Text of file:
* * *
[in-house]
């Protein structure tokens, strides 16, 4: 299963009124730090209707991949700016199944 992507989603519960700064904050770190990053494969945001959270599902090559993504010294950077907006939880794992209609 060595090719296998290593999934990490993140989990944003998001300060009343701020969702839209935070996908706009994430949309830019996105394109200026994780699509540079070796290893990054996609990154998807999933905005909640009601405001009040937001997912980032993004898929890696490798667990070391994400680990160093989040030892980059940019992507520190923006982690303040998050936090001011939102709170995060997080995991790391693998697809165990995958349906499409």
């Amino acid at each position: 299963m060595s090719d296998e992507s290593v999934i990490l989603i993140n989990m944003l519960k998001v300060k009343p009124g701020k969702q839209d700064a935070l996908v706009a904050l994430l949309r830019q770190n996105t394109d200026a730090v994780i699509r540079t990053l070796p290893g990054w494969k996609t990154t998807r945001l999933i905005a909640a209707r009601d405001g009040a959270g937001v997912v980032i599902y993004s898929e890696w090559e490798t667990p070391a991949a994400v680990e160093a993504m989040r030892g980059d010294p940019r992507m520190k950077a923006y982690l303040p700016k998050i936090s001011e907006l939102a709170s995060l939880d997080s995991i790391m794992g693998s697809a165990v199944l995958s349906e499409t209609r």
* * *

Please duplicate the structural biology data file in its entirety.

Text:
[in-house]
């Protein structure tokens, strides 16, 4: 299963009124730090209707991949700016199944 992507989603519960700064904050770190990053494969945001959270599902090559993504010294950077907006939880794992209609 060595090719296998290593999934990490993140989990944003998001300060009343701020969702839209935070996908706009994430949309830019996105394109200026994780699509540079070796290893990054996609990154998807999933905005909640009601405001009040937001997912980032993004898929890696490798667990070391994400680990160093989040030892980059940019992507520190923006982690303040998050936090001011939102709170995060997080995991790391693998697809165990995958349906499409």
């Amino acid at each position: 299963m060595s090719d296998e992507s290593v999934i990490l989603i993140n989990m944003l519960k998001v300060k009343p009124g701020k969702q839209d700064a935070l996908v706009a904050l994430l949309r830019q770190n996105t394109d200026a730090v994780i699509r540079t990053l070796p290893g990054w494969k996609t990154t998807r945001l999933i905005a909640a209707r009601d405001g009040a959270g937001v997912v980032i599902y993004s898929e890696w090559e490798t667990p070391a991949a994400v680990e160093a993504m989040r030892g980059d010294p940019r992507m520190k950077a923006y982690l303040p700016k998050i936090s001011e907006l939102a709170s995060l939880d997080s995991i790391m794992g693998s697809a165990v199944l995958s349906e499409t209609r």